Simplifying SSH

Simplifying SSH

Article from Issue 219/2019

EasySSH lives up to its name and starts SSH connections at the click of a mouse.

Most experienced Linux users are familiar with Secure Shell (SSH), with some being regular users. The protocol supports encrypted connections with remote devices via TCP/IP according to the client-server principle. Typically, you connect to servers that do not have a graphical user interface (GUI). However, with the appropriate bandwidth, you can manage tools with a GUI using X forwarding.

Easier than SecPanel

Most Windows users are familiar with the PuTTY open source terminal emulator as an interface for SSH, whereas Linux users usually interface with SSH on the command line. Although PuTTY is also available for Linux, SecPanel [1], which has been under development for many years, has gained better acceptance in the Linux world (Figure 1).

Figure 1: Although SecPanel offers more functions than EasySSH, it is also more complicated in daily use.

SecPanel stores frequently used connections in profiles and creates them at the push of a button. If you are looking for a less complex alternative, EasySSH [2] is worth a look. When installing EasySSH, it is important to make sure that you download the correct tool (see the box "Same Names").

Same Names

EasySSH is an easy-to-use tool that acts as an SSH connection manager. It was written by the Elementary OS distribution team but is also suitable for other distributions. Do not confuse the tool with the easyssh script, which implements functions of the SSH protocol in the Go programming language.

Even if you prefer to work at the command line, it makes sense to automate repetitive steps, such as establishing an SSH connection. The more servers you contact, the more useful you will find an easy-to-use GUI tool that remembers each host's data.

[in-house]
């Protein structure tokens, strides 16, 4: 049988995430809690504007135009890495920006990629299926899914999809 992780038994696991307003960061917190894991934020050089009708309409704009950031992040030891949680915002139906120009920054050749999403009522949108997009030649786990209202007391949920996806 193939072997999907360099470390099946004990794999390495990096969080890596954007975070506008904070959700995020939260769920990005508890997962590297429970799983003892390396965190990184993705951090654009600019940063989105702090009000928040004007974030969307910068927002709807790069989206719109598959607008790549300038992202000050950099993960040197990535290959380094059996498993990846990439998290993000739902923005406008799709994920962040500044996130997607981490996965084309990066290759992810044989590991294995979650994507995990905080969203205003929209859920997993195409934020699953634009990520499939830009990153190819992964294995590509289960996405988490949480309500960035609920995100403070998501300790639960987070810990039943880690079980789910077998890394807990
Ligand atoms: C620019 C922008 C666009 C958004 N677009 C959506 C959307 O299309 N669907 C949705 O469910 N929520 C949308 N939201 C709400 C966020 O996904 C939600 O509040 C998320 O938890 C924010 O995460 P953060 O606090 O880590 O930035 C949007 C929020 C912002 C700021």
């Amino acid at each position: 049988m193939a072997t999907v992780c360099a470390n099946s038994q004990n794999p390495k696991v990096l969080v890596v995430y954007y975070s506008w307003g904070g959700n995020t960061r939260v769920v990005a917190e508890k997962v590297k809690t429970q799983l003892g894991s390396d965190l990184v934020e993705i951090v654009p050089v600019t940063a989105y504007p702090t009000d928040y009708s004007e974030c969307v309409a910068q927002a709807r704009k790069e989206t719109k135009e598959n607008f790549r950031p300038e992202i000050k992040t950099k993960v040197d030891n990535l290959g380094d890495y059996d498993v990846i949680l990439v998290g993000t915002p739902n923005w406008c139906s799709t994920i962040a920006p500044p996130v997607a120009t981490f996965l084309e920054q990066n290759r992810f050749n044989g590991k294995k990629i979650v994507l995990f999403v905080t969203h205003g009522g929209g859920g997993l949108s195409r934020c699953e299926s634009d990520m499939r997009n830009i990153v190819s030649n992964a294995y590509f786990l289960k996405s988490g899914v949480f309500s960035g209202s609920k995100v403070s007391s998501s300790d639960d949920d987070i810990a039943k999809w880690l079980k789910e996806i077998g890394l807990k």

EasySSH, which has only been under development for a few months, currently has a major limitation: To reduce the act of opening an SSH connection to a single mouse click, the program saves the access credentials, including the password, in plaintext in the local configuration file. Consequently, it is only suitable for computers that are in a trusted environment or that have an encrypted disk. However, the developer has promised that the configuration file will soon be encrypted and protected by a master password. Once security can be guaranteed, there is no drawback to using this program.

Since EasySSH is not found in the package sources of major distributions at this time, you must install it manually. For easier installation, you can use a Flatpak (current version 1.3.4) available on Flathub [3], the Flatpak app store. Additionally, Arch Linux users can download EasySSH from the AUR.

Flatpak Installation

To install from Flathub, go to the Flatpak Quick Setup [4] and follow the instructions for your distribution. Next, reboot your system. Gnome users should then be able to install the program with Gnome Software (Figure 2); KDE supports the integration of Flatpak applications as of Plasma 5.13 in the Discover graphical package manager.

Figure 2: Flathub is the central app store for Flatpaks. First configure access to this parallel ecosystem and then install EasySSH.

Installation at the command line is faster. To do this, enter the

flatpak install flathub com.github.muriloventuroso.easyssh

command as a normal user. The system first imports the required run-time environments and then EasySSH itself. The run times offer benefits with later Flatpak installations.

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